There’s not a tremendous amount of tourist-friendly stuff to do in Saigon, but I absolutely loved living there. Sadly, it was only for 6 months.

Saigon is a unique place – different from other cities in Southeast Asia and even different from anywhere else in Vietnam. As has been documented by almost every visitor to the city, the proliferation of motorbikes is unreal, far beyond anywhere in Thailand or China because automobiles are generally limited to use as taxis or shuttles.

Here are some more of my favorite quirky things in Saigon:

Electrical work: the photos below are similar to what you see in parts of Cambodia or Thailand, but again the sheer VOLUME you can find in Saigon is unlike anything in other places.

Typically, the repair work on these lines is done by an electrician who climbs the post then sits on the bundles of wire while he works on one of them.

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“Don’t throw anything away.” As much as that may apply to food and a predilection for salvaging trash, the best example I have is this apartment building, built on top of an old A-frame brick house. They didn’t even plaster over it to LOOK like the rest of the building.

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European architecture. While much of the city is filled with typically compact, narrow buildings you find elsewhere in Vietnam, there are some buildings that still show the French influences. Churches, the Reunification Palace and several of the historic hotels showcase European style.

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This:

 

Oktoberfest: The last quirk to share (for this edition) is the revelation that one of the biggest parties of the year (other than Tet, the celebration of the new year) is Oktoberfest. Massive celebrations in some of the city’s hotels and German restaurants occur every year.

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That’s enough for now. Do you have any favorite quirks or aspects you love about Saigon? Share them in the comments below.

Okay, it’s week 2 of travel trivia. This week, I’m focusing on my current residence: Thailand. A few changes in format. To ensure the posts work in RSS feeds and e-mails, I’ve written the questions out below. If you want to play the game, see the correct answers and read the facts behind the answers, you’ll need to click through to play the full game HERE.

If you don’t, then I’ll share the answers from this week in next week’s post. Got it?

Yeah, I know it’s still a bit confusing, so don’t be surprised if it changes again before too long.

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  1. Bangkok is commonly referred to as Krung Thep by the Thai people. What does Krung Thep mean?
    • City of Love
    • City by the River
    • City of Angels
    • Capital City
    • The Big Easy
  2. The traditional Thai New Year celebration takes place in mid-April. By which name is it known?
    • Songkran
    • Loi Krathong
    • Nakhon Pathom
    • Doi Suthep
    • Phat Kraphao
  3. A former U.S. military intelligence agent took up residence in Bangkok and helped build a huge silk trade for Thailand. What was his name?
    • Jim Thompson
    • Richard Noone
    • Julius Rosenberg
    • Sterling Archer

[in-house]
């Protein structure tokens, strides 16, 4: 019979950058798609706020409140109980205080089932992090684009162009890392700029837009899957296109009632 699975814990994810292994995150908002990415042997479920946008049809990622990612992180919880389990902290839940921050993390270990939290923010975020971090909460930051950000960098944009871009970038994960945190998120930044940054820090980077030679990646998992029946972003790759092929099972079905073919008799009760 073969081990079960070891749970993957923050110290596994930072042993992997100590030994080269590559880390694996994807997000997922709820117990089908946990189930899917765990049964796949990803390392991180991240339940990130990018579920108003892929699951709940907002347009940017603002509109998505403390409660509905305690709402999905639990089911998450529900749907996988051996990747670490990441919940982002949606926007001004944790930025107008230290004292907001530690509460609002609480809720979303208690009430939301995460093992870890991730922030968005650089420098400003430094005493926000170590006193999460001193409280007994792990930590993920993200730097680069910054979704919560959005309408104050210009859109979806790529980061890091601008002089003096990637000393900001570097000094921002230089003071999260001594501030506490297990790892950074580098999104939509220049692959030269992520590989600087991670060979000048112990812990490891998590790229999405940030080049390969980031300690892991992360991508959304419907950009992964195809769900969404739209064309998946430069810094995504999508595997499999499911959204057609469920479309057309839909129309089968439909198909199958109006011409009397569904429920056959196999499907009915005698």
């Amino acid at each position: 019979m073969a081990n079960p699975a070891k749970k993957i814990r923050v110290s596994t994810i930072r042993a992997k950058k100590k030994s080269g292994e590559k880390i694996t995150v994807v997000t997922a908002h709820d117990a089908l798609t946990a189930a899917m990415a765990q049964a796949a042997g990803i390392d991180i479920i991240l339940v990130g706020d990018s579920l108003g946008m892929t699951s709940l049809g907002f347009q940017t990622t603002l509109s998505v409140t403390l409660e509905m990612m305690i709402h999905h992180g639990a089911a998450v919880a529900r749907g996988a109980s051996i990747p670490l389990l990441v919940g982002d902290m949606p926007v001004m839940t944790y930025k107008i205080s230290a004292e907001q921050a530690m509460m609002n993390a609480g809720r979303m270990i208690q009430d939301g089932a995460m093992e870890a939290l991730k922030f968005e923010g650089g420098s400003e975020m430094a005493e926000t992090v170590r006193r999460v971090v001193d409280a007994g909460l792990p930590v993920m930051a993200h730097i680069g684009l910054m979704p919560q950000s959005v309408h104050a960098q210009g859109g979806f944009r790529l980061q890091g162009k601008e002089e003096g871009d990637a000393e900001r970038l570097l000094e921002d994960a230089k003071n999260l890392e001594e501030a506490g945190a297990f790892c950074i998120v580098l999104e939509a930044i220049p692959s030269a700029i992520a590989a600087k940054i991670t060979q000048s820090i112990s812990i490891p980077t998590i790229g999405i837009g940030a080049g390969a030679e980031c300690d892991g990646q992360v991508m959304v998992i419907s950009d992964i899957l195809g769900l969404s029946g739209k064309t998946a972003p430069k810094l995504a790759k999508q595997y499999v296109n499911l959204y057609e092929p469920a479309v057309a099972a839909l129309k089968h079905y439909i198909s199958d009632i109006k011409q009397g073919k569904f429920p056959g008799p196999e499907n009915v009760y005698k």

• Felix Leiter
  4. The King of Thailand, King Bhumibol Adulyadej is the world’s longest reigning monarch. In which year was his coronation?
    • 1940
    • 1945
    • 1950
    • 1955
    • 1960
  5. In which country was the King born?
    • Switzerland
    • Thailand
    • United States
    • India
    • England

 

If you want to play the game and get the answers, you can follow this link to the full quiz page.

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And, for those of you who received the questions last week but didn’t play the full game to get the answers, here you go:

Last week’s answers: Rio

  1. In what year was Cristo Redentor completed?
    • 1931, although the suggestion for a statue on that site dates all the way back to the 1850s.
  2. What was the nationality of the statue’s sculptor?
    • French. Paul Landowski’s other work can be seen throughout Paris and a museum featuring over 100 of his pieces is located in the Parisian suburb of Boulogne-Billancourt.
  3. “Tall and tan and young and lovely” is a lyric from the English version of which song?
    • Garota de Ipanema. The song has been used in many films and television programs. You can hear a clip of the 1964 hit here: http://youtu.be/UJkxFhFRFDA
  4. What is the name of Rio’s enormous football stadium?
    • Maracanã. It’s currently closed for renovations in preparation for the 2013 FIFA Confederations Cup, the 2014 World Cup, the 2015 Copa America and the 2016 Summer Olympics and planned to re-open in early 2013.
  5. The largest concert performance in history was held on December 31, 1994 at Copacabana Beach in Rio, according to the Guinness Book of World Records. Who was the act?
    • Rod Stewart. A staggering 3.5 million attendees were at the New Year celebration and concert. But at Copacabana, shouldn’t it really have been Barry Manilow?

Ah yes, it’s the return of Brain Drops for another installment after a long absence. No particular topic or destination here, just a lot of randomness with a bit of Thailand sprinkled in.

My standard disclaimer: While I’m traveling, lots of random thoughts pop into my head. Each week (or month, or year) I like to share a few of them. Please don’t judge me, I know I’m a bit crazy.